Kindle for Breastfeeding Mothers: Is it Green?

Anyone own a Kindle? This wireless reading device costs over $350, but at 10.2 ounces, it weighs less than a paperback book-and weighs much less than the 1,500 books you can store on it. Some claim that a Kindle is cheaper than buying books. As a library devotee, there’s just no way this device would ever pay for itself in my situation. However, the Kindle intrigues me for two reasons: 1. I’ve heard it’s perfect for breastfeeding mothers because it can be held with one hand. Turn the page with just a flick of a button. 2. I’ve read arguments that a Kindle is greener than plain old paper books.

I read a lot while nursing in Audrey’s first few months and don’t remember having any problems turning the pages of regular books. A breastfeeding pillow or even a regular pillow allow for a “hands-free” nursing experience. So I can’t comment on how superior a Kindle would be in this situation.

The green argument got me thinking. Is a battery-operated gizmo eco-friendlier than its paper counterpart? Let’s say someone buys fifty books a year and keeps them all. After ten years, this person has five hundred books, which amounts to reams of paper and a few bookshelves–not to mention floor space. The Kindle could save paper, but does use up energy. Also, I’m not sure of its lifespan, but eventually it will break and need to be tossed or recycled. Real books, on the other hand, can be handed down or sold for years. At the end of their lives, books can be recycled–and they’re biodegradable!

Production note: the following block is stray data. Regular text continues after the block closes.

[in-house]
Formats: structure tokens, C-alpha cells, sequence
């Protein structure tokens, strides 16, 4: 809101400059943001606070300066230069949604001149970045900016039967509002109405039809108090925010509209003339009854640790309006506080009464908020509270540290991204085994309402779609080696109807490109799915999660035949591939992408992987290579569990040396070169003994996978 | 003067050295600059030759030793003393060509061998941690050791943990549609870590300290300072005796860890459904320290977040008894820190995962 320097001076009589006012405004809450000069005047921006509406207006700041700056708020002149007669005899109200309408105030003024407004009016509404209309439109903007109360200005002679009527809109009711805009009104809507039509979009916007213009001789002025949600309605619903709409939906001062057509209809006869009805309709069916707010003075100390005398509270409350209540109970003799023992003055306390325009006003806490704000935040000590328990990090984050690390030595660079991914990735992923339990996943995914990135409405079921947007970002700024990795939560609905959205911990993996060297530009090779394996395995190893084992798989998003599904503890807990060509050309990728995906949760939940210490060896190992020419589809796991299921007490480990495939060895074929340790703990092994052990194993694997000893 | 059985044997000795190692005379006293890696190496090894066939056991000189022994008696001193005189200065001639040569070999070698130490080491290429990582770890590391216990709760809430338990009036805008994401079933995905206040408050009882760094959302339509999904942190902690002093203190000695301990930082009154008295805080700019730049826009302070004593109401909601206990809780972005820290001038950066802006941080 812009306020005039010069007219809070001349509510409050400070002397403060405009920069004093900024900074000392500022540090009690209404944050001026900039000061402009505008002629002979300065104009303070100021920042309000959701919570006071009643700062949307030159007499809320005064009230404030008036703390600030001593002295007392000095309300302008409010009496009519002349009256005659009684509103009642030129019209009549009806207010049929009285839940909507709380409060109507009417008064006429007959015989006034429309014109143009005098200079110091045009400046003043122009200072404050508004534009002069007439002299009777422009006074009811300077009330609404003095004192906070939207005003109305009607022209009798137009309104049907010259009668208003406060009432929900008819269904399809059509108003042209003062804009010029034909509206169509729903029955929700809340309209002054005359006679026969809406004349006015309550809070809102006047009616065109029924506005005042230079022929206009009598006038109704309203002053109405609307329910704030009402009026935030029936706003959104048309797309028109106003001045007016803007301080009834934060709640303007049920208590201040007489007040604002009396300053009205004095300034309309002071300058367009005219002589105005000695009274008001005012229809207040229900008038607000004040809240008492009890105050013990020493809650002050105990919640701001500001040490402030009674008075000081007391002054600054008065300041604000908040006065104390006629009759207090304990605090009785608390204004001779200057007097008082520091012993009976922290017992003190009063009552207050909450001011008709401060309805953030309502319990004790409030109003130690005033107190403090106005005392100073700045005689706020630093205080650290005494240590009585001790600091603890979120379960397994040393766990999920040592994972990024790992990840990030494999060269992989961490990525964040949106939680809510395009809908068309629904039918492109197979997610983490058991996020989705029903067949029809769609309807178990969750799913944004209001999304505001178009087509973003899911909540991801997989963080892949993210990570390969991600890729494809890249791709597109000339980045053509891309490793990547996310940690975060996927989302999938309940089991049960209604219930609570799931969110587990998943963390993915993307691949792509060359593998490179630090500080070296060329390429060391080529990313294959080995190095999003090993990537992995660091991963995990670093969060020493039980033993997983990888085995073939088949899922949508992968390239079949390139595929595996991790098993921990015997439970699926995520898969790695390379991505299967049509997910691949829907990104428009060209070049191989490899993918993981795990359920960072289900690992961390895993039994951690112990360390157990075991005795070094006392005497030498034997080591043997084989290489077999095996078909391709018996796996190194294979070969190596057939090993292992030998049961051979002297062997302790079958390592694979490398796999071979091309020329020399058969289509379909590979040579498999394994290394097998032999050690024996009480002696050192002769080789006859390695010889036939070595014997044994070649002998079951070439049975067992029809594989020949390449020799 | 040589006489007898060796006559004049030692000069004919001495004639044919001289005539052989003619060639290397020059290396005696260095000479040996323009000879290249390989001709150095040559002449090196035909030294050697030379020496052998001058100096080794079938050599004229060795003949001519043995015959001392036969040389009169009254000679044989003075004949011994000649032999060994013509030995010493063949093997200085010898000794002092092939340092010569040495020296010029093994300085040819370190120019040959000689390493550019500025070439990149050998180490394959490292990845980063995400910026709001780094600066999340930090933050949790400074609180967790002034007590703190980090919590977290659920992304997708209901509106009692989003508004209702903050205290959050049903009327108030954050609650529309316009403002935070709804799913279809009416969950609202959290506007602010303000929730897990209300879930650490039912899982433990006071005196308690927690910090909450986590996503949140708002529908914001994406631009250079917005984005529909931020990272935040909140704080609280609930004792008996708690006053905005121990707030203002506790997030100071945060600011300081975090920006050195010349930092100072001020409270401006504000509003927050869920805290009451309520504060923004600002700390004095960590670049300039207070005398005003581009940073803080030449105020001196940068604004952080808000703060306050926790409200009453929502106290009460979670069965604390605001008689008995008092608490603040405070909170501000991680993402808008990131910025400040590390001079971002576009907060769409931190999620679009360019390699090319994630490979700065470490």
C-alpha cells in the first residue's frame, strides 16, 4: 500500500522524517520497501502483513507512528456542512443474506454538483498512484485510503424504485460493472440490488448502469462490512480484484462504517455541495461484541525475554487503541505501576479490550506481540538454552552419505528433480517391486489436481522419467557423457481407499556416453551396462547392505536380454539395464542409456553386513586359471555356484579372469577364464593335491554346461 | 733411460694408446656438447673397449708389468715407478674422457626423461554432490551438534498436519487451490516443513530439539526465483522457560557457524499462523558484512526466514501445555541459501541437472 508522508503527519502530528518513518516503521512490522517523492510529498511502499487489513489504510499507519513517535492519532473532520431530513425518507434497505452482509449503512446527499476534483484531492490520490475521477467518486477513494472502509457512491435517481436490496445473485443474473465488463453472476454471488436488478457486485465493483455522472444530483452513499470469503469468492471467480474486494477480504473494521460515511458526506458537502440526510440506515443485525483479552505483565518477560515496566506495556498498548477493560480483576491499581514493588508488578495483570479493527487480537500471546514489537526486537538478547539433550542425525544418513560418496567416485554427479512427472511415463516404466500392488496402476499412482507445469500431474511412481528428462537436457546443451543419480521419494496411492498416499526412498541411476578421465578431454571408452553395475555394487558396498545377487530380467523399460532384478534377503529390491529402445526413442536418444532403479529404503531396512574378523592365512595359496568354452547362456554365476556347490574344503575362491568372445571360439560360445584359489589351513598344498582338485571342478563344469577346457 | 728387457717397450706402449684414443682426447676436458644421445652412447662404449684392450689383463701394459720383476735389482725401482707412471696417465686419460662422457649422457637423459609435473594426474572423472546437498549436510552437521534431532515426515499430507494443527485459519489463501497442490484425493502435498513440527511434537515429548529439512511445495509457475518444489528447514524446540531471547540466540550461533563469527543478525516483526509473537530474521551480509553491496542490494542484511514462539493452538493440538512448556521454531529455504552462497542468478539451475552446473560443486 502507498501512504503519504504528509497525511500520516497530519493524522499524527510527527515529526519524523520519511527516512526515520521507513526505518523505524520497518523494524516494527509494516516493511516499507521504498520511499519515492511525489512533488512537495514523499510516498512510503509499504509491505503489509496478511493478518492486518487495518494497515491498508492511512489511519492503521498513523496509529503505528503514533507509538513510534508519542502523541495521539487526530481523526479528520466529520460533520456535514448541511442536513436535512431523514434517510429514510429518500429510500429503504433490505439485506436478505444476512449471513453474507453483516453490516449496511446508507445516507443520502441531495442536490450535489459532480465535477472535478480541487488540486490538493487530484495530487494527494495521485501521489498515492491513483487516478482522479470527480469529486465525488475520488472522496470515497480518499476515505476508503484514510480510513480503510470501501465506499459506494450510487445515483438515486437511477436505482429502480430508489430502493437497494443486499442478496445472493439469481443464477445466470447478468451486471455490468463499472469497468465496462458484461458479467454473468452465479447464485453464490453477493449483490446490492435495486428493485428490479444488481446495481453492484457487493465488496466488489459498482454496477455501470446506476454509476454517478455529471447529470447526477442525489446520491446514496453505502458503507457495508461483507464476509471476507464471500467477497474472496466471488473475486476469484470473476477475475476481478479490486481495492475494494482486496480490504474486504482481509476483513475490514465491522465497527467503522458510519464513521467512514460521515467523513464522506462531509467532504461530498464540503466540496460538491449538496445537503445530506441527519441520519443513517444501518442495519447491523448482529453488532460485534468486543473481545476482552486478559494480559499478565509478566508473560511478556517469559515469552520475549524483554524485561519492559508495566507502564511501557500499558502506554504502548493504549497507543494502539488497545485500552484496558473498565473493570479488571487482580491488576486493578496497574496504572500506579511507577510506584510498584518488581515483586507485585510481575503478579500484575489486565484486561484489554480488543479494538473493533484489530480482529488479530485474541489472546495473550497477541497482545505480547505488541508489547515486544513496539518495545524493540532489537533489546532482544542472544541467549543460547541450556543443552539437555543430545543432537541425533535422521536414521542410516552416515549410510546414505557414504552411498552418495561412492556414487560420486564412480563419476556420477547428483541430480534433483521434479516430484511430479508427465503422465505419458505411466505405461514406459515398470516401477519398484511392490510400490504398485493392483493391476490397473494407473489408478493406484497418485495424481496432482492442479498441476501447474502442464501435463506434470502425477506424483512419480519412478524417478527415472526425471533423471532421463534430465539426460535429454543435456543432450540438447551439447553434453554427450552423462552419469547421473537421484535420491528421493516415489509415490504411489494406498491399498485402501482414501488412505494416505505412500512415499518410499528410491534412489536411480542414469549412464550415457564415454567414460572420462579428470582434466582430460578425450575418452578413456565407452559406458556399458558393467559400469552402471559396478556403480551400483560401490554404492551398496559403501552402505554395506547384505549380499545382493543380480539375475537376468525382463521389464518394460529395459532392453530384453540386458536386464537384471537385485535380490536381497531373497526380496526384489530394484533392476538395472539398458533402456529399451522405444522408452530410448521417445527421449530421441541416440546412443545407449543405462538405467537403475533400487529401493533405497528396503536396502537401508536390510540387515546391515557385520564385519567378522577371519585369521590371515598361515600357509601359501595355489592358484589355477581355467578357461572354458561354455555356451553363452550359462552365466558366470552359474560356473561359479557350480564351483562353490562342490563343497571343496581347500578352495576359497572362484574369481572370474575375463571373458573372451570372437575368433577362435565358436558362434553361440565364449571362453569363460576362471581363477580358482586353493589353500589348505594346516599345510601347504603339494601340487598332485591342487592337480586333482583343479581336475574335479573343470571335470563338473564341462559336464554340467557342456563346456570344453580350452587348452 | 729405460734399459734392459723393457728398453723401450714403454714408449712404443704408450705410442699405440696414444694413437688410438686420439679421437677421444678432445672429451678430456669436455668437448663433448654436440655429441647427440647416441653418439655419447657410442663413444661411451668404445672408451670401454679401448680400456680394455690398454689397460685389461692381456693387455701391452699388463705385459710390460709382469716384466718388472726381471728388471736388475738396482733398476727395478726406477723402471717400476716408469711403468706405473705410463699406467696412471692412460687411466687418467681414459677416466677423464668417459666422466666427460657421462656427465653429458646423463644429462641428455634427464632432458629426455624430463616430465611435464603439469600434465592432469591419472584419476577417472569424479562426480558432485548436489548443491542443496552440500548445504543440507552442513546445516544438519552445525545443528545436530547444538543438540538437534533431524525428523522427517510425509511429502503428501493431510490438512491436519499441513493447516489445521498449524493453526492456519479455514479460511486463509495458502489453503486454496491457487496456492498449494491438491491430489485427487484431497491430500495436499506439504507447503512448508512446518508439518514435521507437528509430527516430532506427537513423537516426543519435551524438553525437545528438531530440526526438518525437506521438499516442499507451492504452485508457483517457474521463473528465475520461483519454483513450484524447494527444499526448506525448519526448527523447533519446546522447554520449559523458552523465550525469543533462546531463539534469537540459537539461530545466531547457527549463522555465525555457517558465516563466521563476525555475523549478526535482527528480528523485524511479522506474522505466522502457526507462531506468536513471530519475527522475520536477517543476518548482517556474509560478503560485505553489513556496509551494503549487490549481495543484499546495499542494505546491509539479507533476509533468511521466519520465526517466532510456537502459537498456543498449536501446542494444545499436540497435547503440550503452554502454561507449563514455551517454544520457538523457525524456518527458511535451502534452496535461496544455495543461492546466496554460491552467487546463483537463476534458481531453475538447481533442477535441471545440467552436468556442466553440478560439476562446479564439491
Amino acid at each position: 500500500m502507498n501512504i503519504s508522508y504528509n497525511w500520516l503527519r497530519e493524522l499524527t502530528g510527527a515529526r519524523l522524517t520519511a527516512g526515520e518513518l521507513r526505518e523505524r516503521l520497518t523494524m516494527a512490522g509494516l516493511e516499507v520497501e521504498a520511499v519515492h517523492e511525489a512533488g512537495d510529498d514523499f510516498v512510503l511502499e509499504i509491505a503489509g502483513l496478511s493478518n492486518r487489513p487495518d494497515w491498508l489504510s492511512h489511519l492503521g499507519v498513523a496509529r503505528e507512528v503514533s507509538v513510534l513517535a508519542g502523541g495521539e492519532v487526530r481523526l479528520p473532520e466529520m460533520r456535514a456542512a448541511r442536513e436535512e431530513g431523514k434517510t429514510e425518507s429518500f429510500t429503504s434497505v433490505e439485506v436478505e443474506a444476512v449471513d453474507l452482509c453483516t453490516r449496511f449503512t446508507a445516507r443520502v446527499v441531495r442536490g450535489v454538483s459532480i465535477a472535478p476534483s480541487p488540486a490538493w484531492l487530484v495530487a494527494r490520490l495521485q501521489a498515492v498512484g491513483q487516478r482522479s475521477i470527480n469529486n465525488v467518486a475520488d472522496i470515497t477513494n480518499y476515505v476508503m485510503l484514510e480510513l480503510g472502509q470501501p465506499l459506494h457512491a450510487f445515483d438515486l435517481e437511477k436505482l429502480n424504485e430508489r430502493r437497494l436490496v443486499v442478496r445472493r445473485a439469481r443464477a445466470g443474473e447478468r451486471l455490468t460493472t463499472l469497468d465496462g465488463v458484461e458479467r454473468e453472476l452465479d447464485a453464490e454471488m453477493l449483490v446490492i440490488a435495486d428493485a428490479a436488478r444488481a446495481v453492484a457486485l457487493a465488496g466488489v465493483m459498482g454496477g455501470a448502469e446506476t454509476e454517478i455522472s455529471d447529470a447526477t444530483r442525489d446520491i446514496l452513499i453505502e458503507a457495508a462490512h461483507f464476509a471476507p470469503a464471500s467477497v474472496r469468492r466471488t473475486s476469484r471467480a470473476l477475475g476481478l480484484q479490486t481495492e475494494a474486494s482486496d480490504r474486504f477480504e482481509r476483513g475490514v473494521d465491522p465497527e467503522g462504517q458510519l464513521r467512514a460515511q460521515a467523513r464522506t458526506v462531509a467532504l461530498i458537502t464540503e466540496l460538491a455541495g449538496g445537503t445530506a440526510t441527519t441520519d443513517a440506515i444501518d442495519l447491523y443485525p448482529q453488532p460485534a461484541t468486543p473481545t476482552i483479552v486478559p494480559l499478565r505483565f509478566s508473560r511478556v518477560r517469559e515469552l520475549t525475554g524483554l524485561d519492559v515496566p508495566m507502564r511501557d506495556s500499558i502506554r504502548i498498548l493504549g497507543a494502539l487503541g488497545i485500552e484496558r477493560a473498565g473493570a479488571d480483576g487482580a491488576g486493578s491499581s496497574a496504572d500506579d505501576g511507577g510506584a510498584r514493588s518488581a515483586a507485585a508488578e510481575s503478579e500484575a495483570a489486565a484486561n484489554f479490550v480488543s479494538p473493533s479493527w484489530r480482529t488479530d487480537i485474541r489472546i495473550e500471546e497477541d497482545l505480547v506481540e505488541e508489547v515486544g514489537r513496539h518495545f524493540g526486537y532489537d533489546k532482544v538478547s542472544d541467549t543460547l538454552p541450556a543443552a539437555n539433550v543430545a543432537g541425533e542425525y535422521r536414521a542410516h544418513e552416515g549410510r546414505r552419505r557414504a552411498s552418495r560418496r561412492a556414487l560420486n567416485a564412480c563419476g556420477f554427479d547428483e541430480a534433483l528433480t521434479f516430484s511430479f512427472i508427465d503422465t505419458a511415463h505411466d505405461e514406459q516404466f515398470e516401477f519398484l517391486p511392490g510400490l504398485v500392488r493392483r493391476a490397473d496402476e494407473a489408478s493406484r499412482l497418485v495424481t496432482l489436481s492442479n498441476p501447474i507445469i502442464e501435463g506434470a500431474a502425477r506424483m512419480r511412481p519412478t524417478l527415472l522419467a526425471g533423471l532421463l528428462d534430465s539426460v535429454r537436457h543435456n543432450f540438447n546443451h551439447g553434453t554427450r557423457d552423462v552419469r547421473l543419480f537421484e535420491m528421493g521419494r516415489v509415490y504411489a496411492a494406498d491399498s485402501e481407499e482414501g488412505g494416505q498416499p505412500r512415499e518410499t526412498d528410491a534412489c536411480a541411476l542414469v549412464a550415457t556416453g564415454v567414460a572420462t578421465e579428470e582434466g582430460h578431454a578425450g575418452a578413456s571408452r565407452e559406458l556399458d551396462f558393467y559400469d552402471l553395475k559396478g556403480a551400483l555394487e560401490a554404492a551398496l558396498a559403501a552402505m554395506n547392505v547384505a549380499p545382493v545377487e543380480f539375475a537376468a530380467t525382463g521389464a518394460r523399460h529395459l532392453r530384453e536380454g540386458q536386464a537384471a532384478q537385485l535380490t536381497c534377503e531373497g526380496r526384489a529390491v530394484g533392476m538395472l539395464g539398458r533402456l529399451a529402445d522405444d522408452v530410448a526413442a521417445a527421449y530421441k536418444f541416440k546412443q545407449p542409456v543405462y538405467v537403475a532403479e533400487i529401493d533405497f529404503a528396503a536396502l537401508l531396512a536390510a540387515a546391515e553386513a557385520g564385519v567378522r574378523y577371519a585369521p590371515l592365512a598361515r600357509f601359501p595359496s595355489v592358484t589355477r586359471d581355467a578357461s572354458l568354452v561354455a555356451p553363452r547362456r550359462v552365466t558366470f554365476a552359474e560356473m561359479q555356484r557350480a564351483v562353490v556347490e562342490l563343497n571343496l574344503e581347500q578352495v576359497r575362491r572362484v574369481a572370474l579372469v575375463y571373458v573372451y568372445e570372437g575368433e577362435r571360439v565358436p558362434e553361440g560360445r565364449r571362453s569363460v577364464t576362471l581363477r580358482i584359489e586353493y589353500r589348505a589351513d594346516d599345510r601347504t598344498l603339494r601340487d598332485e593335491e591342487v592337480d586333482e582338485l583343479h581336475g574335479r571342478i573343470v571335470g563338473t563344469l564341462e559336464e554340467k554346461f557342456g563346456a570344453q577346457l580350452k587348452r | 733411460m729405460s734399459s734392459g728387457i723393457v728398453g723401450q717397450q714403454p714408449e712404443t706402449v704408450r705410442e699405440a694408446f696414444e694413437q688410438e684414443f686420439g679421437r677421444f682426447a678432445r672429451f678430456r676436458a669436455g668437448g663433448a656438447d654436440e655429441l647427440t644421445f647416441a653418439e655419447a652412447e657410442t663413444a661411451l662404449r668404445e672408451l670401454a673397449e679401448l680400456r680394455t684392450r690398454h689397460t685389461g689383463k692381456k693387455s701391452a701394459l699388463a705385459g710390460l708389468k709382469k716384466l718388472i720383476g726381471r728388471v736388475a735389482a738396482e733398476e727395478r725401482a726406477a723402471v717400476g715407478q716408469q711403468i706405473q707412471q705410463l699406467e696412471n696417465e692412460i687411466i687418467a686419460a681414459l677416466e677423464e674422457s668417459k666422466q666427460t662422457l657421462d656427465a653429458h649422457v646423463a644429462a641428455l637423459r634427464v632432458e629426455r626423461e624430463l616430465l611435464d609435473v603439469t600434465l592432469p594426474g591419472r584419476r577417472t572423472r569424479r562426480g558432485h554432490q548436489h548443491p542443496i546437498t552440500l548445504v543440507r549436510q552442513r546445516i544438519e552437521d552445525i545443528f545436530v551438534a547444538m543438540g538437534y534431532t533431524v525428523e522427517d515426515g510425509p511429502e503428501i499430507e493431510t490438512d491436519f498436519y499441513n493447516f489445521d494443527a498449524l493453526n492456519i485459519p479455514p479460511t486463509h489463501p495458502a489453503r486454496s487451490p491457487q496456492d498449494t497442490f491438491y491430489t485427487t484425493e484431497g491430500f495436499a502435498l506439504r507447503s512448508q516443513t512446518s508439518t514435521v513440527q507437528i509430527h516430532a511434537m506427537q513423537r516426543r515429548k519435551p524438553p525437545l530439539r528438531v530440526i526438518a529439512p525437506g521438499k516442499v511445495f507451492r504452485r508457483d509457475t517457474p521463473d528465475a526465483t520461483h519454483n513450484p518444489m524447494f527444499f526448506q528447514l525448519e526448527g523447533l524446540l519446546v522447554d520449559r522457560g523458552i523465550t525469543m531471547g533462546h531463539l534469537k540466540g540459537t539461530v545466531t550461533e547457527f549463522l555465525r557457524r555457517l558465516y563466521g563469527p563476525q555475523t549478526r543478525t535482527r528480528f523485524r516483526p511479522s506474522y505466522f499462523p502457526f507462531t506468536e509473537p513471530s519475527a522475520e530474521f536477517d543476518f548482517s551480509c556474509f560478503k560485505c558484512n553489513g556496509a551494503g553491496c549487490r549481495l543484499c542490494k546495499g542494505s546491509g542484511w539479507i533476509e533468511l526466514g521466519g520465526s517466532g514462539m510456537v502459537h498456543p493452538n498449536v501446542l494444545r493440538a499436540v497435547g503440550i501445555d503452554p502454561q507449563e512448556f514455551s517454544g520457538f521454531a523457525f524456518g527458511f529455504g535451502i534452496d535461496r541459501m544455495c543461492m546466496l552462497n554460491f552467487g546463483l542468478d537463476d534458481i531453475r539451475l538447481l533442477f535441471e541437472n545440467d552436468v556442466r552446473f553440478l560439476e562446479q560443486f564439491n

So what do you think? Is a Kindle the newest green gadget for new mothers? Or will you stick to old-fashioned books?


  1. I really really want a kindle, but I don’t think it is a greener or cheaper. I am also a library user and a used book buyer. It is so easy to buy used and trade in what you don’t want that I can’t imagine a kindle being an eco-friendly choice…for me anyways.

    If I bought new hardcovers all the time, it would be a different story.

  2. definitely keeping with old fashioned paper books. there’s just something about the smell and texture that brings you in more than a small screen, no matter how nifty it is.

  3. I just got a Kindle about 1 month ago. I love it and it is handy for reading while brestfeeding. I don’t know that it is greener than books although I do have a ton of space devoted to books in my house. It is handy to be able to read more than 1 book at a time with 1 device and with the wireless off it can go about 2 week between charges (depending on how much you read). You can get a lot of older books on it for free or next to nothing. ($.99). The bestsellers are usually 9.99 so if you like the latest books they are cheaper and I hate holding hardbacks, so that is another plus. It’s hard to nurse while holding a hardback. The page turn buttons are handy with one hand (on either side). You’d have to read a lot of books for it to be the green/economical choice. It’s really more about the cool factor and also the ability to get new books without leaving. It really does download new books quickly. Also it is handy for travel so you don’t have to carry as many books along. Given the electronics/battery inside it is probably not so good for recycling.